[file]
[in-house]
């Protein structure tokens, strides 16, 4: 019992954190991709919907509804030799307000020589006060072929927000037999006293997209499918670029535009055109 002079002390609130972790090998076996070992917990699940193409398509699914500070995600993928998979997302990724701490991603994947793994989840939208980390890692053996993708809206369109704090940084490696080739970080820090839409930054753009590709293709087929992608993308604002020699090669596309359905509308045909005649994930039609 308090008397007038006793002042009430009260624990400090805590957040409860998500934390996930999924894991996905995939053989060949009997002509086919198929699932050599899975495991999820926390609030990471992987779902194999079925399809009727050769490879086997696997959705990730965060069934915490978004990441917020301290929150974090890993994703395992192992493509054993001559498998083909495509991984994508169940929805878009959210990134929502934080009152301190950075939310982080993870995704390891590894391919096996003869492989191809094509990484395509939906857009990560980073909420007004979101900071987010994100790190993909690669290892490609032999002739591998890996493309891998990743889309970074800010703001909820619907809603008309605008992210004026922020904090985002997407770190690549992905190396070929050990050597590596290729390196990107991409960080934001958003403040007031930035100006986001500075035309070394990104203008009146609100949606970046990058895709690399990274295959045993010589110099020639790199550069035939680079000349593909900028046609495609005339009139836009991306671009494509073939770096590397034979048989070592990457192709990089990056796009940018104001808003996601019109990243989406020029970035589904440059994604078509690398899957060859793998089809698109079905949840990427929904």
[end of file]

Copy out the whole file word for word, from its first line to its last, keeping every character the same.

[in-house]
């Protein structure tokens, strides 16, 4: 019992954190991709919907509804030799307000020589006060072929927000037999006293997209499918670029535009055109 002079002390609130972790090998076996070992917990699940193409398509699914500070995600993928998979997302990724701490991603994947793994989840939208980390890692053996993708809206369109704090940084490696080739970080820090839409930054753009590709293709087929992608993308604002020699090669596309359905509308045909005649994930039609 308090008397007038006793002042009430009260624990400090805590957040409860998500934390996930999924894991996905995939053989060949009997002509086919198929699932050599899975495991999820926390609030990471992987779902194999079925399809009727050769490879086997696997959705990730965060069934915490978004990441917020301290929150974090890993994703395992192992493509054993001559498998083909495509991984994508169940929805878009959210990134929502934080009152301190950075939310982080993870995704390891590894391919096996003869492989191809094509990484395509939906857009990560980073909420007004979101900071987010994100790190993909690669290892490609032999002739591998890996493309891998990743889309970074800010703001909820619907809603008309605008992210004026922020904090985002997407770190690549992905190396070929050990050597590596290729390196990107991409960080934001958003403040007031930035100006986001500075035309070394990104203008009146609100949606970046990058895709690399990274295959045993010589110099020639790199550069035939680079000349593909900028046609495609005339009139836009991306671009494509073939770096590397034979048989070592990457192709990089990056796009940018104001808003996601019109990243989406020029970035589904440059994604078509690398899957060859793998089809698109079905949840990427929904």